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Washing Greasy Work Clothes

Ammonia is a great grease cutter, but never mix with bleach. Dishwashing detergent can also work well to remove grease. This is a guide about washing greasy work clothes.
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November 23, 2007

I was reading a few days ago about when you are trying to wash greasy mens work clothes, someone said to put a cup of something. It was something real simple that we already have a the house and I knew that I would remember so I didn't write it down, but, guess what? I forgot it. I remember saying "oh! of course, that is so simple, of course it would work". Could the person that wrote it down please put that information back on the site? Thank you!

Jamish from Ransom, Kansas

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By joan (Guest Post)
November 27, 20070 found this helpful
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Blue Liquid Wisk will remove almost anything. Grease, lipstick, grass stains. Put a little right onto the stain, rub it in, toss into washing machine. It also made a "gray" white nylon shirt sparkling white again.

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November 27, 20070 found this helpful
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I second the ammonia. Just make sure NEVER to combine bleach and ammonia in the same load. It creates a toxic gas.

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By bonzai. (Guest Post)
November 27, 20070 found this helpful
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The best thing I ever found to take out grease (or gum!) is Lestoil. You want to pour some on the spots or gum and let it sit awhile. It smells terrible, so you have to wash the clothes twice, once to get out the grease and another time to make it smell better, but it really works well.

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More recently I have found that OxiClean (the spray on prewash) works on just about anything. It's amazing. I must confess that I haven't had to remove any grease lately though.

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November 29, 20070 found this helpful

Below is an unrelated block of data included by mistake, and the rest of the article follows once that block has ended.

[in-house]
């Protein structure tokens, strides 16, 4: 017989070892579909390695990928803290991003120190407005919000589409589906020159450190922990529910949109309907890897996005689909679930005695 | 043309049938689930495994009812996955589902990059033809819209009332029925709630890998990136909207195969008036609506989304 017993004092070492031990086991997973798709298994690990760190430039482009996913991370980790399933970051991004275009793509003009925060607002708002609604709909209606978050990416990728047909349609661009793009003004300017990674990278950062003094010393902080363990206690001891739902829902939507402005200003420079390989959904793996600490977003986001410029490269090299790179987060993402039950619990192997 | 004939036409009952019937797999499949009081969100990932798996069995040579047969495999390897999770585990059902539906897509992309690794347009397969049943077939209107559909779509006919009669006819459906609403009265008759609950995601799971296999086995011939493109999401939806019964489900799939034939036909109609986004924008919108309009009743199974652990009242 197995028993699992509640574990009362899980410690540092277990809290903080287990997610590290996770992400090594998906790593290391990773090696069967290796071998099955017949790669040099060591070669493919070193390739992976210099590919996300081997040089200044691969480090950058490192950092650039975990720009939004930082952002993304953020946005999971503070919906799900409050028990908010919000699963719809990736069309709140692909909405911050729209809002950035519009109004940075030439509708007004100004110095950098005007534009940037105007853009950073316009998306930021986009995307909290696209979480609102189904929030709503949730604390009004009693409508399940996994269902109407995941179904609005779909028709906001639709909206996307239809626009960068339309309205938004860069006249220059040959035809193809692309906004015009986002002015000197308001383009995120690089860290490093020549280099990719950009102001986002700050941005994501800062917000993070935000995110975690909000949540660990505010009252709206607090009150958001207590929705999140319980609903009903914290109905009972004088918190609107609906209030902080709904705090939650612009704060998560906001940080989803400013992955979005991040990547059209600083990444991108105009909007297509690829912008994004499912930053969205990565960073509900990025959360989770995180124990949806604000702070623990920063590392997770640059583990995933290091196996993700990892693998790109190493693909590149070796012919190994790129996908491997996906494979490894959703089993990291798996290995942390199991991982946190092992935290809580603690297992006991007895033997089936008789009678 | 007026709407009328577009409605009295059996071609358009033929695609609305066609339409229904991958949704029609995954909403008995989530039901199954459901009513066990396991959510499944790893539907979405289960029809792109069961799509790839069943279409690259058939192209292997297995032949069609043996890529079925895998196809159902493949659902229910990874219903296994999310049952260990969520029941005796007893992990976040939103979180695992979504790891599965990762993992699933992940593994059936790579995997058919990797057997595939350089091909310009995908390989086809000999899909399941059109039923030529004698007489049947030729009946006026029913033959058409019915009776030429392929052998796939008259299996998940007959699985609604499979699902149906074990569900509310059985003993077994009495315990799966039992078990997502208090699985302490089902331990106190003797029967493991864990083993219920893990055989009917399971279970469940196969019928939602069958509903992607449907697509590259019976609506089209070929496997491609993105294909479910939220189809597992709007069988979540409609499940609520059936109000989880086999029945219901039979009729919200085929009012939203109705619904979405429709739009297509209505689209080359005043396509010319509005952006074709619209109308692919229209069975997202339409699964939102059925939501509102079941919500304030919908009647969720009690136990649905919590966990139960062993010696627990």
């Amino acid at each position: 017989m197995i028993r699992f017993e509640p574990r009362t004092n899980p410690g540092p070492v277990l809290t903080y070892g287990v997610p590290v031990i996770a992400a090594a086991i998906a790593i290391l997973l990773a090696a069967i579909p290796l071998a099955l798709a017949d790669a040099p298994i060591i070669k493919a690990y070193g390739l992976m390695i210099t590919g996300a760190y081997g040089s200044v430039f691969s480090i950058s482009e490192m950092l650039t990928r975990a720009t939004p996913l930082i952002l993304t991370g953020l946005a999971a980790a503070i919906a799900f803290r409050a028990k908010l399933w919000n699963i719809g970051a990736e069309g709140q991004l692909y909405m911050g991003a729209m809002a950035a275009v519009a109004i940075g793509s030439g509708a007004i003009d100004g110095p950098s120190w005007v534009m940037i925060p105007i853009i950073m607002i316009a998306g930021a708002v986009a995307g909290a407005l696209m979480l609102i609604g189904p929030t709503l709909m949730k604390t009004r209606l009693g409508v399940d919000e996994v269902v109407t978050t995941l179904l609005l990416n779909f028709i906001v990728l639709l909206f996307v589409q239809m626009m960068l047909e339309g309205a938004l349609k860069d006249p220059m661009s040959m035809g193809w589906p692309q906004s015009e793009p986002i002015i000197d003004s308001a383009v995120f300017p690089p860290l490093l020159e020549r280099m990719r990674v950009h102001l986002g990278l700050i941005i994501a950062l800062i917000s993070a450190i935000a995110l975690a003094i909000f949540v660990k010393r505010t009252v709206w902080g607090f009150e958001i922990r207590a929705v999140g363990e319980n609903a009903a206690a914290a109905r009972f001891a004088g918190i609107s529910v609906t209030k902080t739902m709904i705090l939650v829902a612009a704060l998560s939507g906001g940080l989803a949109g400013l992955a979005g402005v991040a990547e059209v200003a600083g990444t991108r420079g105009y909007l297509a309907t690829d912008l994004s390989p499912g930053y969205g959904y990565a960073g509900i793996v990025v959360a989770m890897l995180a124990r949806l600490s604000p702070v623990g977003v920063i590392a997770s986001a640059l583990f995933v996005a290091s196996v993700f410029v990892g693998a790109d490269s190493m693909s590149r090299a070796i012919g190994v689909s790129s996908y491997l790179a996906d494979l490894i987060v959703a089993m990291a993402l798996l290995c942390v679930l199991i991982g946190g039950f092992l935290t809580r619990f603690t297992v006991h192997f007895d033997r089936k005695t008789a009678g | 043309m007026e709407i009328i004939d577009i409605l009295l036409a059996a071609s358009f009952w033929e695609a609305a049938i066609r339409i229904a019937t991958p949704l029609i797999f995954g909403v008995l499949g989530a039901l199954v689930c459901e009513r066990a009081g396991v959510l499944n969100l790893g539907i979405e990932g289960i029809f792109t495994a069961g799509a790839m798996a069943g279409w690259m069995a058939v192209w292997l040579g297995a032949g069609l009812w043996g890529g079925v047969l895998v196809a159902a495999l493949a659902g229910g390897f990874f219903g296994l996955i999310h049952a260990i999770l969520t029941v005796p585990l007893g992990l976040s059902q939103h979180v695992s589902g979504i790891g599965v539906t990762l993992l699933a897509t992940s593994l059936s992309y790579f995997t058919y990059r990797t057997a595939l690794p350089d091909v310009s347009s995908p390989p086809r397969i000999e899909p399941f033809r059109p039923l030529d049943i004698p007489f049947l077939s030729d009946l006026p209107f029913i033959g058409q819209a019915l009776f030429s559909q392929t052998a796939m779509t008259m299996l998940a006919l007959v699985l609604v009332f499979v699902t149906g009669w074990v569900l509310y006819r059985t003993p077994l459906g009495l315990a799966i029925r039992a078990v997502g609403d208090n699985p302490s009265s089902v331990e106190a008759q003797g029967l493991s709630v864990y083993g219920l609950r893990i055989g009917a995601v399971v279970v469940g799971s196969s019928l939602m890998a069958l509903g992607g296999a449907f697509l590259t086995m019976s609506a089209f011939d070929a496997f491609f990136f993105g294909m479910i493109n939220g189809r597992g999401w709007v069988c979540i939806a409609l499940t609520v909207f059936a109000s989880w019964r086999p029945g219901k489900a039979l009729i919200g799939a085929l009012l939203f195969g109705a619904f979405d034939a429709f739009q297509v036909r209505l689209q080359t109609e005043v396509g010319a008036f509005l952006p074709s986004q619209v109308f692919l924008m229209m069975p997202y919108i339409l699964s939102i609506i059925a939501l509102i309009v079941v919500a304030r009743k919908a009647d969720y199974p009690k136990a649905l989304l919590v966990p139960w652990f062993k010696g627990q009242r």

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My husband delivered crude oil for years & years. He'd have to go to the site, load the product from the well, & then deliver it where ever. I used automatic dishwasher soap to get the crude oil out. Just fill your washer about halfway with hot water, add the dishwasher soap granules, swish the water around a little, add the clothes, finish filling with warm water, allow to wash for a few minutes, then turn the machine off & allow to soak for 30 minutes to an hour, turn the machine back on & allow to finish washing.

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I always used an extra rinse. I found that the generic or cheaper brands of dishwasher soap worked best. Read the package label & find the cheapest with the highest phosphorus content. I used about a cup for a large, heavily soiled load--sometimes more--& I added half the amount of wash detergent. Sometimes, due to the gravity (thickness) of the crude, I might have had to wash them twice--but not often. I have no idea if the gels or liquid forms of dishwasher detergent will work as well as the powder or granules.

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By 0 found this helpful
March 9, 2012

My husband recently started working in the oil field. How do I wash and dry these work clothes without ruining my machines?

By Diann from AR

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March 10, 20122 found this helpful
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My ex-husband was working as a helicopter mechanic in the oil patch back in the late seventies when I met him. He would go offshore and be on the rigs for two weeks at a time, so the grime he brought back was pure oil patch grime. He used Tide detergent and the hottest water the laundromat supplied.

That worked OK, but after we married I discovered adding a cup of Pine-Sol really made a difference.

I even had good results with the generic pine cleaner-it cut the oil and grease right out of his clothing, and took the odor away with the grime. He continued his aviation work (although he left the oil fields in the early 80s), and I used liquid pine cleaner as a laundry additive right up to the day we split up.

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I've always believed the pine cleaner is what kept my machines running smoothly in spite of the laundry stress I was putting on them.

In over 18 years of marriage we only needed two washers-we bought a used machine (White Westinghouse) in '81 and replaced it with a new one (GE) in '86. That GE was still washing strong when we divorced in 1999-he took it and I bought a new one (Roper).

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